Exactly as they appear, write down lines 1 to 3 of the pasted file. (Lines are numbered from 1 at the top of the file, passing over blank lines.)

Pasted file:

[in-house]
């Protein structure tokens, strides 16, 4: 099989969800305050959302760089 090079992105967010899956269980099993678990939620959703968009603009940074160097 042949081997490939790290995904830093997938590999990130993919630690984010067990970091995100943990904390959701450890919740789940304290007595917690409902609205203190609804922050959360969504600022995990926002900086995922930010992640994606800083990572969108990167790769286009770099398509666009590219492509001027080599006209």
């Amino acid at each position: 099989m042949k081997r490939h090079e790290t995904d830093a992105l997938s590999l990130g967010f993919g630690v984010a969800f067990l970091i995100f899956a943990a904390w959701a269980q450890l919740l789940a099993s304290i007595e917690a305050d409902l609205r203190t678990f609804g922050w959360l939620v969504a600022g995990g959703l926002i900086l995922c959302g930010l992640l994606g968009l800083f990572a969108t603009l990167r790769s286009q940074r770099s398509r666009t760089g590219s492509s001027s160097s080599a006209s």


[in-house]
């Protein structure tokens, strides 16, 4: 099989969800305050959302760089 090079992105967010899956269980099993678990939620959703968009603009940074160097 042949081997490939790290995904830093997938590999990130993919630690984010067990970091995100943990904390959701450890919740789940304290007595917690409902609205203190609804922050959360969504600022995990926002900086995922930010992640994606800083990572969108990167790769286009770099398509666009590219492509001027080599006209």
């Amino acid at each position: 099989m042949k081997r490939h090079e790290t995904d830093a992105l997938s590999l990130g967010f993919g630690v984010a969800f067990l970091i995100f899956a943990a904390w959701a269980q450890l919740l789940a099993s304290i007595e917690a305050d409902l609205r203190t678990f609804g922050w959360l939620v969504a600022g995990g959703l926002i900086l995922c959302g930010l992640l994606g968009l800083f990572a969108t603009l990167r790769s286009q940074r770099s398509r666009t760089g590219s492509s001027s160097s080599a006209s």